It is a single word that outsiders commonly use to refer to nationals of Afghanistan. Its formal placement on the country’s long-planned electronic identity card, however, has inspired a hashtag and arguments that reflect a national divide: #IAmNotAfghan.
President Ashraf Ghani and First Lady Rula Ghani became the first citizens to apply for the new card last week. But the proposed use of the word Afghan on its face may scupper the entire multi-million dollar project.
“I am from Afghanistan, but I am not Afghan,” Aslam Niazy, a young citizen from Jowzjan province, wrote in a Facebook post, in three different national languages, on Monday. His post ignited a debate about ethnicity and identity among his friends on the social network, which has since spread across the country, reflecting a schism that continues to threaten Afghanistan’s unity.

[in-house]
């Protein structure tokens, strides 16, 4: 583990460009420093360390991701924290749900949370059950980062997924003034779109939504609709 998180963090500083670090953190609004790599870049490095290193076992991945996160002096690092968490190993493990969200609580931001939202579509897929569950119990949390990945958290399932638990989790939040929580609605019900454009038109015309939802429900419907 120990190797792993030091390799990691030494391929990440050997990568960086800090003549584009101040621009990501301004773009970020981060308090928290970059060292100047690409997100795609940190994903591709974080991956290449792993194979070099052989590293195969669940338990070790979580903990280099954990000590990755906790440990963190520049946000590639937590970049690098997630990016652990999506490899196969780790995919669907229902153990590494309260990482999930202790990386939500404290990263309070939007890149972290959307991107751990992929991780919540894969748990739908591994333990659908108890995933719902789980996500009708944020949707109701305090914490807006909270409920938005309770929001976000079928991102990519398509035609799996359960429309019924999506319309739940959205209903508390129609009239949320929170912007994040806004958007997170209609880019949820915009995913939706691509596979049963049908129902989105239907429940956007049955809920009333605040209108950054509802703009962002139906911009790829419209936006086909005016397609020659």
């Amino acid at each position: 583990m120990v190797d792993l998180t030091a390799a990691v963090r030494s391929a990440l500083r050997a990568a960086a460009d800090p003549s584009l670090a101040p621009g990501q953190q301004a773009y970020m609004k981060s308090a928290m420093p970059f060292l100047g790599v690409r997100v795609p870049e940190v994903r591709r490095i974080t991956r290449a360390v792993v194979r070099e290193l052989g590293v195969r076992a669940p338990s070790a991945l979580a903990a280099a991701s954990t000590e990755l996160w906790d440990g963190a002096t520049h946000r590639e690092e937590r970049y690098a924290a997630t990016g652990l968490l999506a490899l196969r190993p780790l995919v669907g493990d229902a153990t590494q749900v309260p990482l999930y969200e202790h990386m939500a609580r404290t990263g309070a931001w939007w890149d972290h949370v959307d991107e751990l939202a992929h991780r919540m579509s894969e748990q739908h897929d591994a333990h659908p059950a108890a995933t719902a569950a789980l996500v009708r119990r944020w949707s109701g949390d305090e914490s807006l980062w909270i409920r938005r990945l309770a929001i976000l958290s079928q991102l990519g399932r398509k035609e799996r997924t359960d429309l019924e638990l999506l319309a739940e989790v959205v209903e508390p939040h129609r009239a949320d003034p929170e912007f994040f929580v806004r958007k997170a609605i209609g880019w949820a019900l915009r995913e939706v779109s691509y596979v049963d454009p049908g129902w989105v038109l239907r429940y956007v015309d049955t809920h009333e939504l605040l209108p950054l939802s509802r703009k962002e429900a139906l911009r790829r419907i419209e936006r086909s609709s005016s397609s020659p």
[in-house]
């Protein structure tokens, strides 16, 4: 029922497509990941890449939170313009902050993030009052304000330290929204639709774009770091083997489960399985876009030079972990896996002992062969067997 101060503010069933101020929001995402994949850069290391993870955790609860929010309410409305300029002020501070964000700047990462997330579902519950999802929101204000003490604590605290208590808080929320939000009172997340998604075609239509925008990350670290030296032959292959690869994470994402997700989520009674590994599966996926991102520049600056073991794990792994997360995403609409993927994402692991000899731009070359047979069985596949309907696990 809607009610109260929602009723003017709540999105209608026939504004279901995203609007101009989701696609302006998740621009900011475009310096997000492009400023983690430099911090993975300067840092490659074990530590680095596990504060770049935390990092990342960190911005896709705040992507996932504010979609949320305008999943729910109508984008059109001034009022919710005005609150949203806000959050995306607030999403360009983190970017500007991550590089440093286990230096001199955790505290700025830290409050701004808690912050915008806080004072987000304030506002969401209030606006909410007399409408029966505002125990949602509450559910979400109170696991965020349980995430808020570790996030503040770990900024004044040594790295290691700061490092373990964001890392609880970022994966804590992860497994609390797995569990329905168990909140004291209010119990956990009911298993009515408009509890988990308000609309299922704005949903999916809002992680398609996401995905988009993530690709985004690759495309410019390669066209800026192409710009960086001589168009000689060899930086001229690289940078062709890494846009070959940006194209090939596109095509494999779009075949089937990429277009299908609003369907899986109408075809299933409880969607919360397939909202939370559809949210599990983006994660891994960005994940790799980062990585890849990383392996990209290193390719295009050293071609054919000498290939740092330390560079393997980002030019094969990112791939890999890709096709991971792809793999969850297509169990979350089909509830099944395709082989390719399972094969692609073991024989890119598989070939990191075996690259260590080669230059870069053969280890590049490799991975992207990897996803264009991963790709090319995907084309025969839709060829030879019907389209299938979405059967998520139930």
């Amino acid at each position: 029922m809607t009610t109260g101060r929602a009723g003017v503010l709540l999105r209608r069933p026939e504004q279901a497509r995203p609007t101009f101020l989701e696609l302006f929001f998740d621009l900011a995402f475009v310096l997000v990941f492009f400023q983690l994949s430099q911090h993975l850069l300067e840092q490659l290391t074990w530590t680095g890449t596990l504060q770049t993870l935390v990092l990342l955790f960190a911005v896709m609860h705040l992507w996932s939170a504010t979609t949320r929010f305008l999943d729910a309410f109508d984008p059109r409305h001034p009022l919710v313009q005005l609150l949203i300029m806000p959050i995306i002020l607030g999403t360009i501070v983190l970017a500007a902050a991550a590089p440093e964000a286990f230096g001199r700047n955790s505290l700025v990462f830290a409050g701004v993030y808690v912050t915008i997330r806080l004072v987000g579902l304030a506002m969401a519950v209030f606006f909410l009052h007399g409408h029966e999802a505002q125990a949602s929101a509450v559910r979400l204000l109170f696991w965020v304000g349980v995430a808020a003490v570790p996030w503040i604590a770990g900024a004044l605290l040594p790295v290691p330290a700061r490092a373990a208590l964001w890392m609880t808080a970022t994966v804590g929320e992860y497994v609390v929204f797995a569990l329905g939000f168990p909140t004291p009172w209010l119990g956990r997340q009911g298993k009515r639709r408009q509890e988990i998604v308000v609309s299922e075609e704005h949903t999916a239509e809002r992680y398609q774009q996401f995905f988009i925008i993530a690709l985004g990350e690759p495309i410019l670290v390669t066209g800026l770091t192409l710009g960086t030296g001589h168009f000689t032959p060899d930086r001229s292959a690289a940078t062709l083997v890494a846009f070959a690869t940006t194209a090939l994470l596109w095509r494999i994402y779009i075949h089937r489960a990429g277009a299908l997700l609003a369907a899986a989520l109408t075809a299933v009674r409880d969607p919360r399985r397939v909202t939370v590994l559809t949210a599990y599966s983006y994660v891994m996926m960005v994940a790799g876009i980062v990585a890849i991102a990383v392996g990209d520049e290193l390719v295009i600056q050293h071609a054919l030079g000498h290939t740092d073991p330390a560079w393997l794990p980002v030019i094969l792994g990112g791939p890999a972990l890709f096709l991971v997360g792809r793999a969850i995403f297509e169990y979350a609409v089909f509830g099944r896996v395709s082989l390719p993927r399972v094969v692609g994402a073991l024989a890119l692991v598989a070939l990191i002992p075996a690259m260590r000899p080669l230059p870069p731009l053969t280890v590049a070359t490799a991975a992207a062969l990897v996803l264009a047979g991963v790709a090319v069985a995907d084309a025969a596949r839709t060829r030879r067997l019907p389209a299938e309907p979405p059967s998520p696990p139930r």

Despite its initially apparent accuracy, members of minority ethnic groups equate “Afghan” as a synonymous and historic reference of Pashtun ethnicity, a group that makes up more than a third of the population.
“Those who oppose consider that the word Afghan is a reference to one community of Afghanistan and so cannot represent the identity of all citizens,” said Ghulam Ali Danishgar, a sociologist in the capital Kabul. “However, geographically we are Afghans.”
Across the world, citizens of Afghanistan are also largely and commonly referred to as Afghans. The nation’s full name – The Islamic Republic of Afghanistan – also appears along the top of the card.
Although the country is riven by suicide attacks from the Taliban and ISIL insurgents the cards were primarily devised to help provide better access to public services rather than as a means to improve security.
Read full report at The National UAE